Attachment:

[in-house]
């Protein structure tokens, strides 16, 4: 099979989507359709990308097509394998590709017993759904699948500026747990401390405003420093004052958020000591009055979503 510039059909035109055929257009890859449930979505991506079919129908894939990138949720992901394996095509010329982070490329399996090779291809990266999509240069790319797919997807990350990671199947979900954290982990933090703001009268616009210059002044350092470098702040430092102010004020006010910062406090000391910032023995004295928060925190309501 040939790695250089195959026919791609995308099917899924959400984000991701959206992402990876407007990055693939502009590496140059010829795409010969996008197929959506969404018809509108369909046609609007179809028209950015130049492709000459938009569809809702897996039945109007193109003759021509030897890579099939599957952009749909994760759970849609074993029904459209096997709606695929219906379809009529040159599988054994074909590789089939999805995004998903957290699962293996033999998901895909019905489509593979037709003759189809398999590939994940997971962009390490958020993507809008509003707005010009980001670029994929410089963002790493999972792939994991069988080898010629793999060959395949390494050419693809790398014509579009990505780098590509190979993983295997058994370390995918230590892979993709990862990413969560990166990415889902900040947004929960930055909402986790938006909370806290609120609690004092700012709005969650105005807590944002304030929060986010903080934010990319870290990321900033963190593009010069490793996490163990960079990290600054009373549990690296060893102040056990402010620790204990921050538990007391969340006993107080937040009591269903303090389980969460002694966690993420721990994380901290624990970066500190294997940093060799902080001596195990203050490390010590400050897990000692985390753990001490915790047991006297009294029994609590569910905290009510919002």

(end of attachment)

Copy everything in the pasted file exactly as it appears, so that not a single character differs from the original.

[in-house]
């Protein structure tokens, strides 16, 4: 099979989507359709990308097509394998590709017993759904699948500026747990401390405003420093004052958020000591009055979503 510039059909035109055929257009890859449930979505991506079919129908894939990138949720992901394996095509010329982070490329399996090779291809990266999509240069790319797919997807990350990671199947979900954290982990933090703001009268616009210059002044350092470098702040430092102010004020006010910062406090000391910032023995004295928060925190309501 040939790695250089195959026919791609995308099917899924959400984000991701959206992402990876407007990055693939502009590496140059010829795409010969996008197929959506969404018809509108369909046609609007179809028209950015130049492709000459938009569809809702897996039945109007193109003759021509030897890579099939599957952009749909994760759970849609074993029904459209096997709606695929219906379809009529040159599988054994074909590789089939999805995004998903957290699962293996033999998901895909019905489509593979037709003759189809398999590939994940997971962009390490958020993507809008509003707005010009980001670029994929410089963002790493999972792939994991069988080898010629793999060959395949390494050419693809790398014509579009990505780098590509190979993983295997058994370390995918230590892979993709990862990413969560990166990415889902900040947004929960930055909402986790938006909370806290609120609690004092700012709005969650105005807590944002304030929060986010903080934010990319870290990321900033963190593009010069490793996490163990960079990290600054009373549990690296060893102040056990402010620790204990921050538990007391969340006993107080937040009591269903303090389980969460002694966690993420721990994380901290624990970066500190294997940093060799902080001596195990203050490390010590400050897990000692985390753990001490915790047991006297009294029994609590569910905290009510919002």